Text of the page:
Because authentication and record-keeping are shared by everyone in the network, in blockchain single points of failure like authentication servers and transactional databases are eliminated. And although it might be horrifying for you to think of, imagine how secure Facebook would be if before you could upload a picture your mom, your Aunt Esmerelda, and your seven former classmates all had to agree that you were you, and that you were allowed to upload a picture. It gets even better: Not only did they authenticate you in uploading that picture, they all also wrote down that you uploaded that picture. So when someone comes along and pretends to be you, and tries to tell someone that there's no such picture, your entire network has the proof that says otherwise, and the "fake you" is caught out.
Now imagine that kind of structure, but instead of your Facebook network that's self-managing it's a network of thousands of sensors and other devices incorporated into an IoT solution. All of those devices agree on what should be authenticated, and all of those devices keep track of all of the transactions. That's blockchain in an IoT or IIoT deployment.
The Fly in the Blockchain Ointment
In a blockchain-based IoT deployment, removing a single point of failure for tens of thousands of individual devices is a huge gain not only in security, but also in the robustness of the system as whole -- after all, instead of one database failure bringing the bridge down it would take all of the networked devices failing at once to actually create data loss.
It's also supposed to be a gain in scalability, because those thousands of devices will no longer be queueing up for their turn at authentication and transaction.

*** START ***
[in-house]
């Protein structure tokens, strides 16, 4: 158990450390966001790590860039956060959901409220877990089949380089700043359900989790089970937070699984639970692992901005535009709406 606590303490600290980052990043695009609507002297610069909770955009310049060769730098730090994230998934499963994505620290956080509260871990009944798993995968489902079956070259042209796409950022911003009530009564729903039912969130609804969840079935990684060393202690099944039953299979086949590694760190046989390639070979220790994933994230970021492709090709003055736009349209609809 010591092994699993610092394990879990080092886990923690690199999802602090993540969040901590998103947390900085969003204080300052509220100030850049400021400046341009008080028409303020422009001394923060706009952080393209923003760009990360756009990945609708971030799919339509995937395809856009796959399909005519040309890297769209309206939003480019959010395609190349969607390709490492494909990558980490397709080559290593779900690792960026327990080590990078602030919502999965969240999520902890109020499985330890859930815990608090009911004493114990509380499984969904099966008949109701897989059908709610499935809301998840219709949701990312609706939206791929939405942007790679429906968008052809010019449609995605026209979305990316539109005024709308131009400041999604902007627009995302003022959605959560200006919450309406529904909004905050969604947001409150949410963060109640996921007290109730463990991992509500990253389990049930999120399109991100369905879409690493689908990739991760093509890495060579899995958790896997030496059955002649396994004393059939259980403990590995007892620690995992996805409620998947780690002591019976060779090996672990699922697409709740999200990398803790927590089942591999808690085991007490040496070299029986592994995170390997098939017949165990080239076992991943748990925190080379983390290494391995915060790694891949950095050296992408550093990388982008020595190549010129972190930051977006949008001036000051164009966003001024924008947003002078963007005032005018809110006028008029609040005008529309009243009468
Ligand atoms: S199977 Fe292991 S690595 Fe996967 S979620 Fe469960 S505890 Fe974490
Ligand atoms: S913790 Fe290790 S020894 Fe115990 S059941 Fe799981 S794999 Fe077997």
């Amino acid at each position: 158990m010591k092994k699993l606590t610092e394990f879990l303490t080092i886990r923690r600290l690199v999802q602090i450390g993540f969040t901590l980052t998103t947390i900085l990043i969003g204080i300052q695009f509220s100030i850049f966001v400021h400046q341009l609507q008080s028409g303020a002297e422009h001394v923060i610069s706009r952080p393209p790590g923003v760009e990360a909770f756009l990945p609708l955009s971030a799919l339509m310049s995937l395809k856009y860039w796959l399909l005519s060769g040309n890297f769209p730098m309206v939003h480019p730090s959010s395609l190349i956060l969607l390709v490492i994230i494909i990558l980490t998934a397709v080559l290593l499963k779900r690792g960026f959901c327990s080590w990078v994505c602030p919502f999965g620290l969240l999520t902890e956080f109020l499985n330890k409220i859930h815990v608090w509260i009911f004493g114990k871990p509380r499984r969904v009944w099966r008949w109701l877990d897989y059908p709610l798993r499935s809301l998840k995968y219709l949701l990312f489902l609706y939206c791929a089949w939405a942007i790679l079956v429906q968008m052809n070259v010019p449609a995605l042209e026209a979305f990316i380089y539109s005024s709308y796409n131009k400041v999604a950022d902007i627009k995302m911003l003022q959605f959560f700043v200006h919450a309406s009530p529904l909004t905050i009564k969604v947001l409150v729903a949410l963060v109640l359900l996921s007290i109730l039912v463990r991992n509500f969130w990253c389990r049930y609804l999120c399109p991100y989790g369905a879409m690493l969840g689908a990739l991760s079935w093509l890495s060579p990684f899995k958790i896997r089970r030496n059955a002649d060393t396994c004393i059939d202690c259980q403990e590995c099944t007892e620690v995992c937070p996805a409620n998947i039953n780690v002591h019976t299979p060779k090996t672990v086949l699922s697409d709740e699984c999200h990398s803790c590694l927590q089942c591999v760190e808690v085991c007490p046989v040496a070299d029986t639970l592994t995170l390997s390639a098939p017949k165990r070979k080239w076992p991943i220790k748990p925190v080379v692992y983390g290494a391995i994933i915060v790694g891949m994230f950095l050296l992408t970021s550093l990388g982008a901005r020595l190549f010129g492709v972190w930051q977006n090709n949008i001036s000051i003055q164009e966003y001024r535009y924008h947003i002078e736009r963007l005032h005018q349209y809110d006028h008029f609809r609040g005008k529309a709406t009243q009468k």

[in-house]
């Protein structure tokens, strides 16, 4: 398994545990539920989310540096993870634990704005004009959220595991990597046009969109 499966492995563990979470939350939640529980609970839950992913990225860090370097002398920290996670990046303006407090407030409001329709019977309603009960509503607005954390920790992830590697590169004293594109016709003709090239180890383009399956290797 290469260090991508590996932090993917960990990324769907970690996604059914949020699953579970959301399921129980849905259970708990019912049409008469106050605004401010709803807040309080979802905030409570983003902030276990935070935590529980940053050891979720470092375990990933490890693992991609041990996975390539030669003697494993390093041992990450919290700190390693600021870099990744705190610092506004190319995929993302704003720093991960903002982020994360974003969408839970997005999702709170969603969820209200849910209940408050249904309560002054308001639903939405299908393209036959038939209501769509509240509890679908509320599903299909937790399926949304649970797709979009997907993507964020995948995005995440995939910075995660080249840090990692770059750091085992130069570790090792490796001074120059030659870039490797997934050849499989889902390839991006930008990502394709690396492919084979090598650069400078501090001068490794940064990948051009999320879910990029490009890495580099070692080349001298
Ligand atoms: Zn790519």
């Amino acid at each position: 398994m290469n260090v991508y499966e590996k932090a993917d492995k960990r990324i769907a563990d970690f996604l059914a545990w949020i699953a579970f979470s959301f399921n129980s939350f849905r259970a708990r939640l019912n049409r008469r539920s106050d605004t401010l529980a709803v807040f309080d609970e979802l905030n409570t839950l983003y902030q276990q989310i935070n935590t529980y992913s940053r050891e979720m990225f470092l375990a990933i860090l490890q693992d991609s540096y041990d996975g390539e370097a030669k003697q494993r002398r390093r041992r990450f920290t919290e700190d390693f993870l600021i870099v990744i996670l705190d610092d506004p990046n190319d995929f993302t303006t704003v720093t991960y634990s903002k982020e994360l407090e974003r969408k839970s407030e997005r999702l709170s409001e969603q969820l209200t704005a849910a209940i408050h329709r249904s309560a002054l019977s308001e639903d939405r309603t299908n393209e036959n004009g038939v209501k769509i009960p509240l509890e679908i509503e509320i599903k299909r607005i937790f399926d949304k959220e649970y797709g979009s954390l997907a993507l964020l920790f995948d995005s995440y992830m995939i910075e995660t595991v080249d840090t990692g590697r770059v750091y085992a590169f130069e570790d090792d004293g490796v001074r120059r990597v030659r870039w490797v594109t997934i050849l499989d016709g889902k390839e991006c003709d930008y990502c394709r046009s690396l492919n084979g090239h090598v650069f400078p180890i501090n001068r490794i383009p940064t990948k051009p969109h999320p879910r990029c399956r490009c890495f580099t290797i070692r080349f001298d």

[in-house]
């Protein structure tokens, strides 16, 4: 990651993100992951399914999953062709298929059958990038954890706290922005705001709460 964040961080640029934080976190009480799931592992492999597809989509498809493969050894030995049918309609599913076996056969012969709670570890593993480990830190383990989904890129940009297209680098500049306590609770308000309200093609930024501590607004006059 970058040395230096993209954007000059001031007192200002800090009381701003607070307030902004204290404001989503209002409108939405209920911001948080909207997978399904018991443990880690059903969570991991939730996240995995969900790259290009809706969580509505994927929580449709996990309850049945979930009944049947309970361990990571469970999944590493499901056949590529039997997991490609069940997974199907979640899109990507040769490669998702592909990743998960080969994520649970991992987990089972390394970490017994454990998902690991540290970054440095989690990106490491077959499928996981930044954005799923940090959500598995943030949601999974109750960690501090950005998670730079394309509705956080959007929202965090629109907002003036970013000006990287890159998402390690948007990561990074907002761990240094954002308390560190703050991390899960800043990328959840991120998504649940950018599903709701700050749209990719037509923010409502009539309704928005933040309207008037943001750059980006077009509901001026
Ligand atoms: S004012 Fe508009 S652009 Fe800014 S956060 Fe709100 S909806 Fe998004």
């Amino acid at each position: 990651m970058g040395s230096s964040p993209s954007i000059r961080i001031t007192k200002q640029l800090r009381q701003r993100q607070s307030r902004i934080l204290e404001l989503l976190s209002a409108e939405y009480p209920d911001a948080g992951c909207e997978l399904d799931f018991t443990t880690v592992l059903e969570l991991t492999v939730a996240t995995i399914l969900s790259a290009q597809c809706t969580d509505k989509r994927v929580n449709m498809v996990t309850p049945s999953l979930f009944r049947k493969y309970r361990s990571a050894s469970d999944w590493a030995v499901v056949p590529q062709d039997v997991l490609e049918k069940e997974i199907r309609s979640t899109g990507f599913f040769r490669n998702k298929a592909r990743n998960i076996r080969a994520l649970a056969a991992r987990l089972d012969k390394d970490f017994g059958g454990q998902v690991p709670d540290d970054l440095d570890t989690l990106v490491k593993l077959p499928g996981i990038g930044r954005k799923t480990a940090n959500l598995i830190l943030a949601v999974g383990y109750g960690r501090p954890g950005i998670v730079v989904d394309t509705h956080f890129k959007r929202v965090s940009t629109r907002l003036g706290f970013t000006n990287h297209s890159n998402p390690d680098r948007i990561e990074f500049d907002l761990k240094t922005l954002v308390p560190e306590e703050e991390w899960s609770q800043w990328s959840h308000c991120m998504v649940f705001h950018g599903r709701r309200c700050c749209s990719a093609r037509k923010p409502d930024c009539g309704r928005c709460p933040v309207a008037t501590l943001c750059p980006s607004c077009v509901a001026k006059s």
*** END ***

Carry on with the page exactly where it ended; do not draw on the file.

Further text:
The problem, though, as IBM and others acknowledge, is this: Since the majority of devices in a network all need to agree on every transaction, very large-scale IoT deployments will potentially become increasingly inefficient as network size increases -- which, as Ahmed Banafa points out, will be a direct consequence of the small storage and processing capabilities of IoT edge devices.
Abandon All Hope?
Not yet. IBM and Samsung and many other companies have already made inroads into using blockchain for IoT and IIoT deployments, and IoT insiders like industry analysts Momenta Partners see "the long-term potential for blockchain as a key enabling component of scaling the Industrial IOT and Connected Industry."
Indeed, the projected growth of connected devices meshed into IoT and IIoT deployments is so large, the use cases so numerous, and the money to be made so vast that all involved have a vested interest in making the IoT both secure and scalable, and blockchain shows much promise in making that happen.
So, where does that leave us? I've written several times about the importance of owning your IoT marketing while this is still a relatively green field. The same concept may be particularly true in this instance: If blockchain is truly to be the enabler of IoT growth by virtue of its inherent security and scalability, there's going to be a huge race to the top for companies whose IoT solutions implement some sort of blockchain technology. In the long term, that means blockchain is likely just to become table stakes for IoT companies. In the short term, it's a huge opportunity for companies to differentiate themselves in their IoT marketing if they can act quickly enough to get their message out ahead of their competitors.
That opportunity, like most opportunities, will not last forever -- so as you plan out the marketing strategies for your IoT company, do keep that in mind.
I hope you've found this quick overview of blockchain and its place within the IoT ecosystem informative. It's not intended, of course, to be an exhaustive discourse on the topic -- but if you're in the IoT ecosystem, it certainly is important to have a grasp of at least the basic concepts of blockchain.
If you have a company operating in the IoT ecosystem, you might also want to check out our video and free eBook The Why and the How: Owning Your IoT Vertical -- which you can do by clicking on the stunning image of the eBook cover on the right.